7

I am not drinking alcohol and it does not prohibit social interactions in academia: just order an orange juice and nobody will think bad of you.

That said, socializing requires to find a common base for discussion. Being different in common aspects (e.g. drinking alcohol and commenting on how good or bad the beer is, speaking English with a strong accent, etc...) generally does not matter if you are prolific in other aspects shared with others (e.g. international politics, latest results in your field, latest gossip in the field, etc...). Once established a base of common interest, differences even make a good discussion topic, as researchers are generally open minded people interested in learning new topics.

At the last conference I attended, the social event was at a pub and the conference dinner at a restaurant with an open bar. I had orange juice and self-assigned the mission to take pictures of the event, which in itself helped to start various discussions.

4

The only academic teetotaller that I know of is Raj Koothrappali (which probably tells something about my circles). Have you ever tried non-alcoholic beer? You can find quite good, actually (my wife is pregnant now, so we have the fridge stuffed with it), although an average bar may not carry it.

Generally, I believe you are way overthinking the drinking culture. Do your socialization in the morning over coffee, or around the lunch time; excuse yourself at night by saying that you are a strictly morning person.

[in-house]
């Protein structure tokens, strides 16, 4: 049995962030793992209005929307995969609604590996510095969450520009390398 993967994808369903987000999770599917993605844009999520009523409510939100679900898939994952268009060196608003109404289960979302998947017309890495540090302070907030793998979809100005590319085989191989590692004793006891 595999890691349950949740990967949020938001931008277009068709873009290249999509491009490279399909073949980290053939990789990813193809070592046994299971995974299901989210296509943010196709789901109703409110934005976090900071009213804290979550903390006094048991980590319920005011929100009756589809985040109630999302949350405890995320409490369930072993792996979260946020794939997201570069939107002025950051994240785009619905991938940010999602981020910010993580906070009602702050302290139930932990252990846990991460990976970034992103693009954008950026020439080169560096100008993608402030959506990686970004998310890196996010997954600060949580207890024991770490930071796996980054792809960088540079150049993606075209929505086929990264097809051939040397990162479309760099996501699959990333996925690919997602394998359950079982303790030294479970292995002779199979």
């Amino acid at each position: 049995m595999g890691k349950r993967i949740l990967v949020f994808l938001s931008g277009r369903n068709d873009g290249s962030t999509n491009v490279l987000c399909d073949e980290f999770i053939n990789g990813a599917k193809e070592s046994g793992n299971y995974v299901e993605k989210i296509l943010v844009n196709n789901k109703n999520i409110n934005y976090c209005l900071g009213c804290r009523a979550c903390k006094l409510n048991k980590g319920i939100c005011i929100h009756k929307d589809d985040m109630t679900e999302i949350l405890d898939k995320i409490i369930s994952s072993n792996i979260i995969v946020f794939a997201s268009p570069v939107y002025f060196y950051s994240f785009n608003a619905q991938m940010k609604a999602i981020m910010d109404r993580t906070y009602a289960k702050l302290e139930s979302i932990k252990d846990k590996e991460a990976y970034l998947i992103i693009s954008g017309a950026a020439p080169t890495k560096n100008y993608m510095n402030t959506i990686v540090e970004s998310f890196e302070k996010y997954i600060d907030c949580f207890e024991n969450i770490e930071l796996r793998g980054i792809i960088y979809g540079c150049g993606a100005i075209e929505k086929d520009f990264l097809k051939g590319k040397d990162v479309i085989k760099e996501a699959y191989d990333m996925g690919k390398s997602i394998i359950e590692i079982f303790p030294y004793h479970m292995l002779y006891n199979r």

Also, by being/converting to a morning person, you can hit a very good stratum of physically active academicians who jog in the morning. I generally hate running, but whenever I go to conferences, I know that I will generally be overeating throughout the day, oversitting the calories at the talks, so I just have to run. Find other people who do run, too, and socialize with them.

  • 2
    This seems like a bit of an extreme approach to me (being much more of an evening person myself). What's wrong with just socialising with people in the evening without drinking? – Tara B Apr 4 '13 at 2:12
  • 7
    He's definitely not a teetotaller. Actually, a major plot device in the show is Raj being able to speak to women only after he drinks alcohol. – Federico Poloni Apr 4 '13 at 7:33
  • +1 for alcohol-free beer. Alcohol free stuff is big in Sweden, so I tried my fair share when I had the car with me. – posdef Apr 4 '13 at 10:54
  • Alcohol is generally forbidden in Islam and I do not think OP's problem is very rare (though people may not articulate it explicitly). – Bravo Apr 4 '13 at 13:16
  • 1
    @Bravo, if dietary restrictions, such as fasting, are brought up upfront in a social setting, I would not expect people to have problems with that, and respect the religious constraints. However, the question of "What is your religion, and how closely you follow your book?" is an extremely awkward one, so the responsibility of bringing their restrictions up lies with the people that have these restrictions. I, for one thing, have seafood allergies that I mention as soon as any dinner plans are being formed. – StasK Apr 4 '13 at 15:46
3

Perhaps. But only if you are uncomfortable about meeting in a bar/pub and ordering juice while others are ordering alcoholic drinks. Few people will notice (or care enough to ask why) you aren't drinking alcohol. A simple "No thanks, I prefer juice", or something similar, is usually well accepted.

Of course, if you were also uncomfortable with being in a bar, that might limit your net-working with academic contacts, if only slightly. It depends on the individuals and the culture in your situation.

Your Answer

By clicking “Post Your Answer”, you agree to our terms of service, privacy policy and cookie policy

Not the answer you're looking for? Browse other questions tagged or ask your own question.